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The Rift (Vessel of Souls) (Volume 1) Paperback – January 13, 2013
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About the Author
SKN Hammerstone is a Young Adult fiction author from Pennsylvania. After graduating from high school at the age of 16 she began her writing career and continued it through college.
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Well, until she died, came back, forgot most of her life and discovered that she's the prize in a game of tug-of-war between the warring factions of Heaven and Hell. Lesson for the day? Never say "It can't get worse." It will.
Rachael, instead of deciding what skirt to wear, what she's going to do about her biology final, and whether or not she'll learn to accept the love of her forever-best-friend Jesse, instead gets to be tortured by demons, discover the truth of her parentage while being locked in an insane asylum and watch the veil that keeps our reality from the assorted afterlives be torn asunder. That's before we bring in the avenging death angel who loves her almost against his will, the current leader of Hell's armies who has some scores to settle, a manipulative, talented and blind artist who also happens to be a Prophet and the previous Angel of Death, who's got her own plans for everyone involved. It gets very convoluted, very quickly. And Rachael used to think keeping track of which popular chick was dating what hot jock was difficult...
Overall, I have to say I enjoyed the ride. I've got a few quibbles, but there are things to like here. Going down the list, premise comes first; the hostile semi-truce between the angels and the demons, all of them living together in (im)perfect harmony, was a fresh take on things, especially since God and the Devil are never directly involved. Sure, we have stand-ins for the top slots (in the form of Job and Raphael), but I always prefer a visible character with discernable motivation to an invisible "because I said so" sort. Gives us the opportunity to wonder if that's what the big players really want, or if it's just the agenda their minions are pursuing when they're not looking, and I've always enjoyed a bit of ambiguity.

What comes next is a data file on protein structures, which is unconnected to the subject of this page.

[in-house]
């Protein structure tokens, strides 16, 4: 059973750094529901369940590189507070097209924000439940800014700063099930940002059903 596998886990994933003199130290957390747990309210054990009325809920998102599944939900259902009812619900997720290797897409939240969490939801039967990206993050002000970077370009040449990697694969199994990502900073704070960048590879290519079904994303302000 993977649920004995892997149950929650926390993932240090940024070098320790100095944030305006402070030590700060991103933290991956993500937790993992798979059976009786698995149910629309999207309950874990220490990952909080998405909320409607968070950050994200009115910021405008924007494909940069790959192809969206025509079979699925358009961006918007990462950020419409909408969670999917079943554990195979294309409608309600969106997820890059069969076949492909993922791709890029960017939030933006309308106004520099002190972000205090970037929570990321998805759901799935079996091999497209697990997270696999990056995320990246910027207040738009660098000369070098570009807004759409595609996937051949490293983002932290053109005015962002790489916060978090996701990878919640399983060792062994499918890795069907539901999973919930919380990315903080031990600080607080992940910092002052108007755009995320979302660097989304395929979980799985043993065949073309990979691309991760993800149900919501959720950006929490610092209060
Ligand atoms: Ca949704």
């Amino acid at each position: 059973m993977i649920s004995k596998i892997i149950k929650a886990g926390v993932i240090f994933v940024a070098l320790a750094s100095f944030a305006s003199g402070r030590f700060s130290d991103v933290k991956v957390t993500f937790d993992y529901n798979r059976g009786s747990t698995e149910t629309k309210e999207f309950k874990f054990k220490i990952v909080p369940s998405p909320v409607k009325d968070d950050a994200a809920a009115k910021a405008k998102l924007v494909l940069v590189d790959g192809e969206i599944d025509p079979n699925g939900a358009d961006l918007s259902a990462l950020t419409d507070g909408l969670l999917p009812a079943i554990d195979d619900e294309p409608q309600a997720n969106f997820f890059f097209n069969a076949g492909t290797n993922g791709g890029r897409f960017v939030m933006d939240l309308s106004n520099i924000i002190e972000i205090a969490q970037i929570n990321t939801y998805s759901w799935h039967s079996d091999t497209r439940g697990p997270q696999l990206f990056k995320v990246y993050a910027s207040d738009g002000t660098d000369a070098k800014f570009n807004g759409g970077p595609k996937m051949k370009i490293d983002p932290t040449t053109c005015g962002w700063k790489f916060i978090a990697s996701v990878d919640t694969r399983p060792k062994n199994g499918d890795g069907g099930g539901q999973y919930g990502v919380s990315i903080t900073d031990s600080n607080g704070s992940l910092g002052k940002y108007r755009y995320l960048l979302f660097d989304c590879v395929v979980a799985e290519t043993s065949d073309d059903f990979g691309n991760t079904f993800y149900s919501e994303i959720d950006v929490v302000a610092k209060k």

Second; there's hardly any clear good or bad guys. One of my favorite shows is Supernatural and a large part of that was always that the angels can be bigger dicks than anyone, and the demons don't always have completely evil, inimical plans. The Rift echoes that, with several "half-breeds" fighting for the "good guys," angels (fallen, avenging or otherwise) who are more duplicitous and vile than the "monsters" they're fighting against, and fallen angels and dead souls who are actually trying to help.
Third: The last quarter of the book. Up to this point, it's following most of the standard romance tropes (or appears to be...) with angels and demons tossed in the mix. Most of it is presented in first-person (from Rachael's POV) with the "standard" confusion over her feelings and aversion to violence and conflict between her beaus (exacerbated by her amnesia and the manipulations they - and nearly every one else - commit against her.) That's all well and fine, for a certain audience. I am not that audience. Thankfully, the author kept me going with snarky dialogue and the occasional drenching with blood and torture.